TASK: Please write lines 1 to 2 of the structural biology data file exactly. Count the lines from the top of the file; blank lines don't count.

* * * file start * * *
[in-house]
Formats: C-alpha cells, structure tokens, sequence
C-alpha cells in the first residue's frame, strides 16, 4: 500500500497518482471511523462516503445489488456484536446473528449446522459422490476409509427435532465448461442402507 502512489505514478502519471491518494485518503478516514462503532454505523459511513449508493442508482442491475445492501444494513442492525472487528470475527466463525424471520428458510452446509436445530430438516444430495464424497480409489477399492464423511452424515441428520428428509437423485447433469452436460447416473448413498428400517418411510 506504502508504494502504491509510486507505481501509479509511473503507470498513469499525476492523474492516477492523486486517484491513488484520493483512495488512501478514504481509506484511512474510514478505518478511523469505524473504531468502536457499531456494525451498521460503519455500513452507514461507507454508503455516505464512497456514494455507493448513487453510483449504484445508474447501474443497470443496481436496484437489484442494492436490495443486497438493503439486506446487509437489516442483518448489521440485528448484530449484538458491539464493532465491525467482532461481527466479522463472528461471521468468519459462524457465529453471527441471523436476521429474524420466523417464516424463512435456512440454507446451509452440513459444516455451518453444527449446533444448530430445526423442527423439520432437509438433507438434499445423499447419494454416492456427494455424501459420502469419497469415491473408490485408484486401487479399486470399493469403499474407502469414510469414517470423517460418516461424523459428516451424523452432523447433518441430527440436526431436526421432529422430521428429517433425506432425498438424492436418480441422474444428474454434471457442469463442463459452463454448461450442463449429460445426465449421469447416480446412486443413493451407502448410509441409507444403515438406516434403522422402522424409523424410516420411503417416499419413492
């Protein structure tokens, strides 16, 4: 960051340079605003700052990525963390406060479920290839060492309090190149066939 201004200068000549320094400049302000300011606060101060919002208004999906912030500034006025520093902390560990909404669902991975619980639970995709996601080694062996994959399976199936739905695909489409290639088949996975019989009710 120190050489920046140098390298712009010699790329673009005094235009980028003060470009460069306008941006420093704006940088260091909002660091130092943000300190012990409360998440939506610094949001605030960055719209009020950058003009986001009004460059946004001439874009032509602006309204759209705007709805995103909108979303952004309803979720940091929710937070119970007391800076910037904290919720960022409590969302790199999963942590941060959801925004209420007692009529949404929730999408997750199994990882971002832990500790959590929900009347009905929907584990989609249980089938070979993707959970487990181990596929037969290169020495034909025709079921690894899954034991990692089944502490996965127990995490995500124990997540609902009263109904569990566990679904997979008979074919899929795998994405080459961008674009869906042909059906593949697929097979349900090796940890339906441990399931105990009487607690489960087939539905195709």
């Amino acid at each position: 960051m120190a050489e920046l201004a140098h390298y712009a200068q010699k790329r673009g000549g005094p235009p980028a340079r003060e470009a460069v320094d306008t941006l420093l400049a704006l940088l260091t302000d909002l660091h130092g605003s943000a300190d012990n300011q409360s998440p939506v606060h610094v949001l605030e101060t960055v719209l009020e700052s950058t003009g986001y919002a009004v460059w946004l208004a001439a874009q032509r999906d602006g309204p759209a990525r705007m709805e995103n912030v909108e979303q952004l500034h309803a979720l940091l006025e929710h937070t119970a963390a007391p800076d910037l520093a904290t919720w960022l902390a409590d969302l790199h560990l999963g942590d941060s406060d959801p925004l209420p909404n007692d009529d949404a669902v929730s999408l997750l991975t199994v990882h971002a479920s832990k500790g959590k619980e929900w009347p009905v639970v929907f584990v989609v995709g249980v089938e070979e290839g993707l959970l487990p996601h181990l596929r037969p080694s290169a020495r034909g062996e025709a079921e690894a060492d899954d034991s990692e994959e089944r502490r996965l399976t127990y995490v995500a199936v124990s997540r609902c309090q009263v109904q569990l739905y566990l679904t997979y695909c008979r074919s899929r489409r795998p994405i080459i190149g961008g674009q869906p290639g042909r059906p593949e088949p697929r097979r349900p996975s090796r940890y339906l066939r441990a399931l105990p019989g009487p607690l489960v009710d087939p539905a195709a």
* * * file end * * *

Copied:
[in-house]
Formats: C-alpha cells, structure tokens, sequence